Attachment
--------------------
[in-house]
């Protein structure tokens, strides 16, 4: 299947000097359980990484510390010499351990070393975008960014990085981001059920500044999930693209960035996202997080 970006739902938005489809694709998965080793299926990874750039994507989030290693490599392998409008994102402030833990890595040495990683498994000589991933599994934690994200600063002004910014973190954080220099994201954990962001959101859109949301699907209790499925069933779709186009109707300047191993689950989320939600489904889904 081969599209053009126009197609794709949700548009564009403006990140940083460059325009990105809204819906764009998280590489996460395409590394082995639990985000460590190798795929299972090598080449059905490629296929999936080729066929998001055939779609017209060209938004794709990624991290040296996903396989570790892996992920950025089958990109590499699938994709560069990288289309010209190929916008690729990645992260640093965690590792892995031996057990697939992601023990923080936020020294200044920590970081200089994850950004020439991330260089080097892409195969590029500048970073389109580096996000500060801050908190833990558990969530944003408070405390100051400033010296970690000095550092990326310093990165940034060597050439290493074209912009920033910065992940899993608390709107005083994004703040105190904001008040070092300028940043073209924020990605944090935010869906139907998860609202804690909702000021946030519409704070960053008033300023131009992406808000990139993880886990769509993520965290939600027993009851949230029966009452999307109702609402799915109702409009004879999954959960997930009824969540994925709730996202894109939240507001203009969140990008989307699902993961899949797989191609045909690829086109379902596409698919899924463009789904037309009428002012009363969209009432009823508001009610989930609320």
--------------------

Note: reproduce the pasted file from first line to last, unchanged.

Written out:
[in-house]
């Protein structure tokens, strides 16, 4: 299947000097359980990484510390010499351990070393975008960014990085981001059920500044999930693209960035996202997080 970006739902938005489809694709998965080793299926990874750039994507989030290693490599392998409008994102402030833990890595040495990683498994000589991933599994934690994200600063002004910014973190954080220099994201954990962001959101859109949301699907209790499925069933779709186009109707300047191993689950989320939600489904889904 081969599209053009126009197609794709949700548009564009403006990140940083460059325009990105809204819906764009998280590489996460395409590394082995639990985000460590190798795929299972090598080449059905490629296929999936080729066929998001055939779609017209060209938004794709990624991290040296996903396989570790892996992920950025089958990109590499699938994709560069990288289309010209190929916008690729990645992260640093965690590792892995031996057990697939992601023990923080936020020294200044920590970081200089994850950004020439991330260089080097892409195969590029500048970073389109580096996000500060801050908190833990558990969530944003408070405390100051400033010296970690000095550092990326310093990165940034060597050439290493074209912009920033910065992940899993608390709107005083994004703040105190904001008040070092300028940043073209924020990605944090935010869906139907998860609202804690909702000021946030519409704070960053008033300023131009992406808000990139993880886990769509993520965290939600027993009851949230029966009452999307109702609402799915109702409009004879999954959960997930009824969540994925709730996202894109939240507001203009969140990008989307699902993961899949797989191609045909690829086109379902596409698919899924463009789904037309009428002012009363969209009432009823508001009610989930609320």